Digital Counselling and Telemedicine in East Africa

For those unfamiliar with the term "telemedicine," it simply refers to the practice of treating patients via technology. 

Telemedicine is defined as "the delivery of healthcare and the exchange of healthcare information across distances." Instead of physically visiting a healthcare institution, patients can speak with a healthcare provider via technology through telemedicine. People can now connect with a healthcare provider in real time via video, web portals, and email about symptoms, medical issues and more, using the medium of telemedicine.

Telemedicine has the potential to reduce healthcare costs, increase efficiency and income, improve patient access to care and ultimately result in happier, healthier patients who stay with and trust healthcare providers. In an analysis by Christopher Cheney, he validated this by saying, “Telemedicine visits generate cost savings mainly by diverting patients away from more costly care settings, new research shows.” For example, in the USA, he says, “The bulk of the cost savings from the telemedicine program was generated in diverting patients from emergency departments. Each avoided emergency department visit garnered cost savings ranging from $309 to more than $1,500.”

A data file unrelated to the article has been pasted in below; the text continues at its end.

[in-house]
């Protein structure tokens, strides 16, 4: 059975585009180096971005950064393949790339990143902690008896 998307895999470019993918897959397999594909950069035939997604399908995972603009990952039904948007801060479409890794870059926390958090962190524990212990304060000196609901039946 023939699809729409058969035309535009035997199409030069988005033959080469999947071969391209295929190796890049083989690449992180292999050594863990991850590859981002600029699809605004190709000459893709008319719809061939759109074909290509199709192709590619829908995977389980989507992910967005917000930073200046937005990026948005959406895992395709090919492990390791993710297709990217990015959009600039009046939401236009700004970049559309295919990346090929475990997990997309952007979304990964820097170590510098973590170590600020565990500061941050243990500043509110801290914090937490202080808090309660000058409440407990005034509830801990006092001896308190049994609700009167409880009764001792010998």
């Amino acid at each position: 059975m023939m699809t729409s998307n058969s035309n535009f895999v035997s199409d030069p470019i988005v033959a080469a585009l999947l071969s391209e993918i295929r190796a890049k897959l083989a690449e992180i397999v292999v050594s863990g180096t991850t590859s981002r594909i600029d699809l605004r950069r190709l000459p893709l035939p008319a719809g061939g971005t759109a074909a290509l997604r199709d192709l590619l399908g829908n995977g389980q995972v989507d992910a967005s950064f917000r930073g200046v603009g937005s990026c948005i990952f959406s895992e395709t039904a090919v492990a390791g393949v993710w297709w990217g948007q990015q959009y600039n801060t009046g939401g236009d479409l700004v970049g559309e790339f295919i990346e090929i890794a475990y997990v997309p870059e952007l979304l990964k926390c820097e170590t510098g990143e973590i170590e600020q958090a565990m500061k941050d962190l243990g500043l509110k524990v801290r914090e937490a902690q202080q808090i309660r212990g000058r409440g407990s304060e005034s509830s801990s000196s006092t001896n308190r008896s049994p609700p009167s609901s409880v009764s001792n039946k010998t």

Self-care treatments are one of the most promising new techniques for enhancing health and well-being, according to the World Health Organization (WHO), both for health systems and for the people who use them. This is because, with or without the help of healthcare professionals, individuals can maintain their health and achieve positive health outcomes through self-care actions. They can do so through telemedicine efforts, which give them digital access to healthcare and counselling.

According to a study by Salient Advisory Inc. in 2022, over the last decade, telemedicine services have grown in popularity and the COVID-19 epidemic has further intensified the expansion of telemedicine services across the world. They discovered that telemedicine has the potential to reduce the load on healthcare practitioners and make healthcare more accessible, especially in Africa, where many countries' health systems are under-resourced.

Their findings show that, particularly in Kenya, Uganda, Rwanda and Tanzania, there is an expanding ecosystem of commercial telemedicine and digital counselling firms.

In these regions, there are about 26 active companies, with 20 of them categorised as telemedicine and six as digital counselling. Kenya has the largest percentage of active telemedicine organisations, followed by Uganda. Almost half of the region's organisations operate in multiple countries, implying that multi-country expansion is possible. Just a few of the global companies are Nivi, ClickMedix, Triggerise, Weltel and Aviro Health. These findings show that, in line with global trends, telemedicine and digital counselling services in East Africa will continue to grow.